Uwe Reinhardt, the world’s funniest health economist, says that eventually all health systems will be the same: whatever they want for the rich; an insurance based system for the majority; and a rump service for the poor. “Never in Britain,” say Reinhardt’s British friends, but I wondered if he might be right as I read David Kynaston’s compelling lecture on private schools in Britain. Will health become more like education or education more like health? Which way will Britain go?
Some 7% of people in Britain go to private schools, but 71% of senior judges, 62% of senior officers in the military, 55% of permanent secretaries, 53% of senior diplomats, 50% of members of the House of Lords, and 54% of the 100 top people in the media went to private schools. The Prime Minister, the Chancellor of the Exchequer, the Mayor of London, and several of Britain’s top actors all went to Eton, Britain’s most exclusive private school. A child at a private day school is 55 times more likely to win a place at Oxbridge than a child with a state school background from a poor background.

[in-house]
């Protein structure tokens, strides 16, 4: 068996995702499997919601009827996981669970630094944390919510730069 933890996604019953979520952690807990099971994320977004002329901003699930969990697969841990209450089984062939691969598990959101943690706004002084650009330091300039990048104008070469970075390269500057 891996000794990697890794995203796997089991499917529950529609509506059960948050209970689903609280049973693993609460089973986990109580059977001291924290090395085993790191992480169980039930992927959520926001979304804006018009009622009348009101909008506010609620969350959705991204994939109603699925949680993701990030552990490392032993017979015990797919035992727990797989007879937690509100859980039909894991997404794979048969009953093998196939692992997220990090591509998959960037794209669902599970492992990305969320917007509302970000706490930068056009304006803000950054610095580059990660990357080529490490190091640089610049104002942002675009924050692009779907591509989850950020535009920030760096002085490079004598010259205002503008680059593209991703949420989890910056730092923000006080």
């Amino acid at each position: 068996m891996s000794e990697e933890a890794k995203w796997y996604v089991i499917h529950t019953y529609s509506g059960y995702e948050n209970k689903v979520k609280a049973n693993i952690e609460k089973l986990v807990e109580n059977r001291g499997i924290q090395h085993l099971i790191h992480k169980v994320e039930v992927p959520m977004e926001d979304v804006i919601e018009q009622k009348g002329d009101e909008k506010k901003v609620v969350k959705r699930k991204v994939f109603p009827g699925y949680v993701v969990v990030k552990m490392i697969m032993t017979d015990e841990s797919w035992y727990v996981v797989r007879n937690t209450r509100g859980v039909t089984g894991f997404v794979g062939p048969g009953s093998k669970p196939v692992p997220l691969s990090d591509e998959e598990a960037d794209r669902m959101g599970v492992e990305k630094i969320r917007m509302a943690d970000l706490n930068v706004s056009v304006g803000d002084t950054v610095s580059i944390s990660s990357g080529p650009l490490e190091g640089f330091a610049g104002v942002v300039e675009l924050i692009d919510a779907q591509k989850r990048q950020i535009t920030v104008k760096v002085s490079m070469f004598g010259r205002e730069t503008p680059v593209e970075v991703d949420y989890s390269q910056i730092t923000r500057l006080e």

Fee paying, writes Kynaston, “leads directly to engines of privilege, blocks relative social mobility and perpetuates a Berlin Wall not just in our education system but in our society.”
He quotes the sermon of Alan Bennett, the playwright: “We all know that to educate not according to ability, but according to the social situation of the parents is both wrong and a waste. Private education is not fair. Those who provide it know it. Those who pay for it know it. Those who have to sacrifice in order to purchase it know it. And those who receive it know it, or should. And if their education ends without it dawning on them, then that education has been wasted.”